MMA: Cristiane Santos
Not necessarily in that order. At least not in terms of degree of difficulty.
The victory was vital, I suppose, but it was also never really in doubt. In practice, the fight turned out to be as lopsided as it looked on paper, which is to say the win was so one-sided that it was almost completely hollow for the former Strikeforce women’s featherweight champion.
Santos dropped Muxlow with her first punch, a straight right that put the replacement fighter, who took the bout on 17 days’ notice, skittering into the frenzied survival mode we so commonly see in Santos' opponents. The rest was essentially cleanup. It took referee John McCarthy 3 minutes, 46 seconds to decide he’d seen enough, but each tick of the clock after that initial salvo felt more gratuitous than the previous. By the time the end came for Muxlow, she was backed up against the cage accepting a series of increasingly inevitable knees and punches and the overriding feeling that swept over us all when Big John stepped in was one of relief for her.
For Santos, we felt only a vague sense of confirmation. Yep, she’s still Cyborg.
Proving that Santos is still the most bloodcurdling figure in women’s MMA was the really essential thing here, because, after nearly 16 months of inactivity owed to a yearlong suspension for a positive steroid test, there were questions about whether she would show up in Kansas City looking as ripped, as relentless and altogether frightening as before. More to the point, because Cyborg still being leaps and bounds ahead of the competition is an integral part of manager Tito Ortiz’s plan to run the longest of long bombs on the UFC.
When Santos and Ortiz very publicly balked at the chance to cut to 135 pounds for an immediate shot at Ronda Rousey’s bantamweight title back in February, instead opting for a much slower burn in Invicta, it prompted copious industry-wide head-scratching. One of those heads belonged to UFC President Dana White, who alternated between describing the Santos-Ortiz negotiating style as “wacky” and “goofy” and then proclaimed Cyborg “pretty much irrelevant” when talks finally appeared to fall apart for good.
Ortiz claims Santos needs a multifight run in Invicta to gradually shed the pounds necessary to safely make the cut to 135. Maybe that’s true, but the perils of this route are obvious. What if something goes wrong, we all asked when the deal was announced. What if she emerges in the Invicta cage looking like something less than the terrifying knockout artist who cut a swath through women’s MMA during seven fights from 2008-11? What if she -- choke, sputter, gasp -- loses?
"She ain't gonna lose ," an ever-confident Ortiz told MMAJunkie.com's Ben Fowlkes when he put voice to these concerns at the time. "You ever sparred with Cris? You ever tried to wrestle with her? Ever watched her wrestle, watched her spar? Have you ever watched her fight?"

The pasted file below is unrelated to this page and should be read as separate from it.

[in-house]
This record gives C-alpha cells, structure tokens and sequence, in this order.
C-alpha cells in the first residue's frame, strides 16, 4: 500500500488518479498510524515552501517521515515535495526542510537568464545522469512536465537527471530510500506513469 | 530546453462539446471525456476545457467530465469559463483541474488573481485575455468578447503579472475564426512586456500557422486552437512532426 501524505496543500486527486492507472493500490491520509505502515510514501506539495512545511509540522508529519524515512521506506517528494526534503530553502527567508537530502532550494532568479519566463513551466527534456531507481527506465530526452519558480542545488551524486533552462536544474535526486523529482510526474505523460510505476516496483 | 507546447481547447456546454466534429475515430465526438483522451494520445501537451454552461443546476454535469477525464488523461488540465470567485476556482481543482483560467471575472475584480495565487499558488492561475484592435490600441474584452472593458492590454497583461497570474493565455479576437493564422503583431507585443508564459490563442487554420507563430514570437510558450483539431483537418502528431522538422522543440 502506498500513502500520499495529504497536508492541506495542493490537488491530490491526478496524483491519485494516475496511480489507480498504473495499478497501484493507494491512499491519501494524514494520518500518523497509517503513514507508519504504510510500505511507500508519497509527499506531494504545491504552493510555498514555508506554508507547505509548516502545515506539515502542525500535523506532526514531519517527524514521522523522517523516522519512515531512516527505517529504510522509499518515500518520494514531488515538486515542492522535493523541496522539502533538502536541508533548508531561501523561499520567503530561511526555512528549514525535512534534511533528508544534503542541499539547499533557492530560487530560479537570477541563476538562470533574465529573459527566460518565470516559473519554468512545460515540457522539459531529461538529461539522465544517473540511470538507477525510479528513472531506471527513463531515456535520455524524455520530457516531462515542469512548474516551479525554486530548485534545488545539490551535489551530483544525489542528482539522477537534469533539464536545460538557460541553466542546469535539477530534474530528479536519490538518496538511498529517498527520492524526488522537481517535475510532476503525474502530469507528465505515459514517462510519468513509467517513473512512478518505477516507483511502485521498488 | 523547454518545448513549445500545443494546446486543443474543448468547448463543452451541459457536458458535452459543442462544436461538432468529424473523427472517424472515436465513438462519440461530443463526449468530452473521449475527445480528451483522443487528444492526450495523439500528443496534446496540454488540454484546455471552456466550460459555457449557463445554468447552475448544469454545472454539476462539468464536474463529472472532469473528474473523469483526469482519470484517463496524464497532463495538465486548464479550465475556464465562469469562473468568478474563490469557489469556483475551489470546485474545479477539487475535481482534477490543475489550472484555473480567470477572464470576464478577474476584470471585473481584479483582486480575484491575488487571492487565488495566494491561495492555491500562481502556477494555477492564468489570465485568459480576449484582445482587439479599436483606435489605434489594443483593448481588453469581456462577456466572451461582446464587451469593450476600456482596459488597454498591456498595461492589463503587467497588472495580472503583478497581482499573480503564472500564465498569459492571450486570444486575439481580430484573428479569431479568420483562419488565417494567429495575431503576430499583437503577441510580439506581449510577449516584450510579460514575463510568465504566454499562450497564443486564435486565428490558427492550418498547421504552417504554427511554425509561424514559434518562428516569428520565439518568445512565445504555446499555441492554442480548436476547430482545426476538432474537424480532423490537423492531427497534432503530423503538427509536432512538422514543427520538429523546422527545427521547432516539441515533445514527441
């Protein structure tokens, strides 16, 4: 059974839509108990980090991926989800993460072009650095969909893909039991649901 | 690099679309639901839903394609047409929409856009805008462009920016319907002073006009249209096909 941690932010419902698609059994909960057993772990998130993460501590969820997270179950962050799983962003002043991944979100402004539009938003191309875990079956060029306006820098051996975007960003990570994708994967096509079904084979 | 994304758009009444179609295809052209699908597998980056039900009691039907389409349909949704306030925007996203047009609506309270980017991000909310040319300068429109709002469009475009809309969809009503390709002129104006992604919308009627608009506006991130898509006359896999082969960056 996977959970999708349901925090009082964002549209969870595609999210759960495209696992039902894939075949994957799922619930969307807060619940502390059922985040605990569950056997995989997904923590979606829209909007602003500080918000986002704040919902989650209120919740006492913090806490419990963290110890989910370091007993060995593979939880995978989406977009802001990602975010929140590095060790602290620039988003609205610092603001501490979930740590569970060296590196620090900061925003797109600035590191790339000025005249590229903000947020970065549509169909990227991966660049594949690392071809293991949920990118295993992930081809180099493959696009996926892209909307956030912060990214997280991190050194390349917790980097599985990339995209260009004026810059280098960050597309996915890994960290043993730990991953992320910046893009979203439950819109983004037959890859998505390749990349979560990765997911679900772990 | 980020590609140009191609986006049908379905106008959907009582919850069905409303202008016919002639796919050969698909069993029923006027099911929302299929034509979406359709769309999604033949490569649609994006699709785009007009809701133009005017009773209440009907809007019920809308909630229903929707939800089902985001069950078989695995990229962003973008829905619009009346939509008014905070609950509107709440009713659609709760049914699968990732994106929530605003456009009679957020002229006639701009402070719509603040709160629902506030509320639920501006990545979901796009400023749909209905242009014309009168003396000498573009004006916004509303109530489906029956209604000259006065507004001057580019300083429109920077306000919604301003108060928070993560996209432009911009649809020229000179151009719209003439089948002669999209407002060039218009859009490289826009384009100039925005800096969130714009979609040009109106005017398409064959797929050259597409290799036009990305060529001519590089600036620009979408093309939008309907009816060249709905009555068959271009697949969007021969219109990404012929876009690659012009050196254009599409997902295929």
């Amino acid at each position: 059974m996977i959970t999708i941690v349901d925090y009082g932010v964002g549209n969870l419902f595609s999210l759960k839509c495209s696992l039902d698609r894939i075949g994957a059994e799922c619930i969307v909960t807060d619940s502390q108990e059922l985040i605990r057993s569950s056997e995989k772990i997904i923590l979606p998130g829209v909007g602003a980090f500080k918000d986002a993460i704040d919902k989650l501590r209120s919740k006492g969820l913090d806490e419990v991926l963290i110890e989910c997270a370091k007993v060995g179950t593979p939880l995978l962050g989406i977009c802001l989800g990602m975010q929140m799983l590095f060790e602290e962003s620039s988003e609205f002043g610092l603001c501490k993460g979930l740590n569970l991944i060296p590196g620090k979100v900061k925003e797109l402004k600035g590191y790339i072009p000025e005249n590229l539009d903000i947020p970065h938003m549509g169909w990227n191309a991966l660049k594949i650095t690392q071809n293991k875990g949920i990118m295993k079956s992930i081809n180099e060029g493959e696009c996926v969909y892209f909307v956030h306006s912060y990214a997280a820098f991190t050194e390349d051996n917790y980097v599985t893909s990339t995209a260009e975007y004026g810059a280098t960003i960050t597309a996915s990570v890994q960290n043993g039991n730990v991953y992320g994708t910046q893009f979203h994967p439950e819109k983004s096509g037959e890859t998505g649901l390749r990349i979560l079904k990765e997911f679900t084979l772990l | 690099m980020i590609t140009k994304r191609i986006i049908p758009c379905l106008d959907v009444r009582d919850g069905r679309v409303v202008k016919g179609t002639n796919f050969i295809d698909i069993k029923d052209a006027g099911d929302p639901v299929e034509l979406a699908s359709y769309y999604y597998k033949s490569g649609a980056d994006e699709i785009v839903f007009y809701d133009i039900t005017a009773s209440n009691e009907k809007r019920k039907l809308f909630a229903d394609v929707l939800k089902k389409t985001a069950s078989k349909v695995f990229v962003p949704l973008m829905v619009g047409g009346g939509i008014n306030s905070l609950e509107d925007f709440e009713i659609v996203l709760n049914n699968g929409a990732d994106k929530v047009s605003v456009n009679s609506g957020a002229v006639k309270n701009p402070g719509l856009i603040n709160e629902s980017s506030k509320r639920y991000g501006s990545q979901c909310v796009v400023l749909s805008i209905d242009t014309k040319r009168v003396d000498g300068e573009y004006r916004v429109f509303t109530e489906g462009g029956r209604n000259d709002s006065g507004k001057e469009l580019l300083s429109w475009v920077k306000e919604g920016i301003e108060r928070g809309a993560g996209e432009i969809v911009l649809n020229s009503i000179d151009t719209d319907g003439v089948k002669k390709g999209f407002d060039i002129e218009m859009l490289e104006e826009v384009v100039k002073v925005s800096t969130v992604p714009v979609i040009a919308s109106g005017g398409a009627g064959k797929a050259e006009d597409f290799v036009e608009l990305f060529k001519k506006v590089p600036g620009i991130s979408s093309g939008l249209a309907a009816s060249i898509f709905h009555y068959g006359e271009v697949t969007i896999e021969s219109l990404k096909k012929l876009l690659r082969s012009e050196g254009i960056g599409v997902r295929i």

Yeah, well, point taken. Never did Ortiz’s long-term plan for Santos’ career feel like less of a gamble than while we were watching her brutalize Muxlow. Granted, the 35-year-old Australian’s prospects were doomed from the moment she agreed to sub in for the injured Ediane Gomes last month, but it must have been reassuring for Ortiz & Co. to get proof that Cyborg can still deal with an overmatched opponent with the kind of extreme prejudice we saw from her against the likes of Jan Finney and Hiroko Yamanaka near the end of her Strikeforce run.
While not a particularly instructive affair, we’re now told the victory sets Santos up for an Invicta 145-pound title bout with Marloes Coenen later this year. Coenen will no doubt be a far more dangerous opponent, albeit one Santos already defeated back in January 2010 and one who had been competing at bantamweight prior to debuting in Invicta. If Cyborg wins that, she’ll have a shiny new belt to match Rousey’s, and it’ll start to feel more and more like Ortiz’s gamble might just pay off after all, giving Santos time to drop the weight while only stoking the fires of interest in a Rousey bout.
Still, let’s not kid ourselves here. Santos and Ortiz are taking tremendous risks each time Santos steps into the Invicta cage. They are still involved in the kind of clunky, long-range scheme that very seldom pays off in a sport this unpredictable.
If you strip away the veneer of dominance and the fearsome power, Cyborg has exactly one thing going for her right now: There are only two real stars in the landscape of female MMA, and, as of this weekend, she’s still one of them. Rousey and the UFC need her (and by extension, Ortiz) as much as the fighter and manager need the fight promotion and its golden girl. Rousey versus Santos is the one truly marketable superfight in women’s fighting at the moment, and no matter how big the honchos at the UFC talk, they’ll still be interested in it if and when Santos decides she’s ready.
But that delicate balance of power evaporates immediately should Cyborg make a misstep in Invicta. All it takes is one lucky punch or a momentary mental lapse on the ground and, suddenly, she’s not the perfect foil for Rousey’s good looks and slick submission game anymore. Suddenly, she’s just a former champion with a positive steroid test and a reputation for difficult negotiations.